Nothing wrong with being emotional about money

2013-04-07 10:00

While completing an online questionnaire about emotions and money, I was not surprised to find that I am very emotional when it comes to money decisions.

Most of us are.

For example, one question asked whether I would use my bonus to pay for a life-saving operation for my dog. Of course, I would. I love my dog.

Almost prophetically, a few days earlier I had taken my very ill dog to the vet and was told she had to have a serious operation. I did not hesitate.

The truth is I would have taken out a personal loan to pay for the operation because it is an emotional decision and there is no reasoning with emotion.

Other questions included whether I would help out my normally responsible son whose car had broken down, or buy a nice lunch for a broke friend.

I answered yes to both.

How is it possible to be a sensible financial journalist with strict money management rules and zero tolerance for debt, yet be completely emotional about money?

While there is no contradiction here, there is nothing wrong with being emotional about money. What is the point of money if we cannot use it to help others?

The answer is not to be less emotional, but to be aware of our emotional responses and to be prepared for the financial consequences.

When faced with the major bill from the vet, I closed my eyes and gave thanks that not only had I taken out pet insurance, but that I had built up my emergency funds and was able to absorb the double whammy of vet bills and a car accident in one month.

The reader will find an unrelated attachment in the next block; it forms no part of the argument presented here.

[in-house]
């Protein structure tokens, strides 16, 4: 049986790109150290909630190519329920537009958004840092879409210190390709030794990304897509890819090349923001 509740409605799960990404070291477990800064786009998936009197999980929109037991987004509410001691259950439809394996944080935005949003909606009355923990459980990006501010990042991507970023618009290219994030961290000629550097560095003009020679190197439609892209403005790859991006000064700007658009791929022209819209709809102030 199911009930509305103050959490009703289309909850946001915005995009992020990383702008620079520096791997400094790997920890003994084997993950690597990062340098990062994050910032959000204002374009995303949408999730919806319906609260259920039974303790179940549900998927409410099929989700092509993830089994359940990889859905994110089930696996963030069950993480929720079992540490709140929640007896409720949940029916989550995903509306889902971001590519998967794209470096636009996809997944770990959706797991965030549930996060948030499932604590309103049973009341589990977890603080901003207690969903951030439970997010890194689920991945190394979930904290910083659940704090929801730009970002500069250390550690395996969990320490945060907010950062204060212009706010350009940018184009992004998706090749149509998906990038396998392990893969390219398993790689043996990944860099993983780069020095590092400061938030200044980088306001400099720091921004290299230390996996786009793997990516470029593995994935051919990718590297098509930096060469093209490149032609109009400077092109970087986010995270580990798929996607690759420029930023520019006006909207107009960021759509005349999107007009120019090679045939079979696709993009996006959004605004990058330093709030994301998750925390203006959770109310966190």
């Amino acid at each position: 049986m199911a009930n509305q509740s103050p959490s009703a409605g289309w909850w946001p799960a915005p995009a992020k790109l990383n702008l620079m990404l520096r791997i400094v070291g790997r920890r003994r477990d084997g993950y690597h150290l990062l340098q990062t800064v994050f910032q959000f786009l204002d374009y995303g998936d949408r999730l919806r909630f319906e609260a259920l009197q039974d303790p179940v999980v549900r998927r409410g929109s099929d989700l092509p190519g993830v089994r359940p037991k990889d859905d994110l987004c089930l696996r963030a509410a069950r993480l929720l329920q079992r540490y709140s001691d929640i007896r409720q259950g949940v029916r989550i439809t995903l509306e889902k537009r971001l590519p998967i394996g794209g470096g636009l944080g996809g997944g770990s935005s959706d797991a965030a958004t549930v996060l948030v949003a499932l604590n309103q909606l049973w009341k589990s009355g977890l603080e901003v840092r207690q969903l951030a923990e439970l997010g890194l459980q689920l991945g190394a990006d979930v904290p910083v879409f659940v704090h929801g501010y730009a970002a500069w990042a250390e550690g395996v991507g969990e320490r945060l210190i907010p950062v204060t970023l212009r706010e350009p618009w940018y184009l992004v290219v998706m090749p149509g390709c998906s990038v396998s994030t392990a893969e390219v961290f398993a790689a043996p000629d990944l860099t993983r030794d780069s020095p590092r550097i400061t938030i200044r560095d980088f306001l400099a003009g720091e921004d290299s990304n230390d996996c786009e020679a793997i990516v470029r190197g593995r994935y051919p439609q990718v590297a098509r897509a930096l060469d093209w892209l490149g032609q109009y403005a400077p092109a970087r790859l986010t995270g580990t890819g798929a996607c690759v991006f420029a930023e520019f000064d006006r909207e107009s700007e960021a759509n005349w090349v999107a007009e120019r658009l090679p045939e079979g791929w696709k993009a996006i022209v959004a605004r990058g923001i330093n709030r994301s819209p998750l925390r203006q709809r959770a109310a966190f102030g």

Bills that would normally max out my credit card are nothing but a small blimp which I can slowly repay back into my emergency fund, rather than paying exorbitant interest rates and having the bank banging on the door.

That emergency fund did not appear overnight. It took several years to build up to the recommended three months of expenses. In fact, the last hurdle was only reached a couple of months ago when I renewed my motivation after editing the Total Money Makeover.

I made sacrifices, cut back and made sure my emergency fund was fully operational. Now I will need to focus on building it back, but the motivation is there, knowing that it allows me to remain as emotional and irrational as I choose to be.

Here’s how to start an emergency fund:

» Even if you are focused on paying off your debts, make sure you are building up an emergency fund so that an unexpected event doesn’t put you further into debt;

» Start small – your first step is to have R1?000 in an easily accessible, no-fee account and build it up until you have R10?000 as a buffer; and

» Once you’ve settled your debts, you can start on the larger goal of having at least three months of living expenses put aside.

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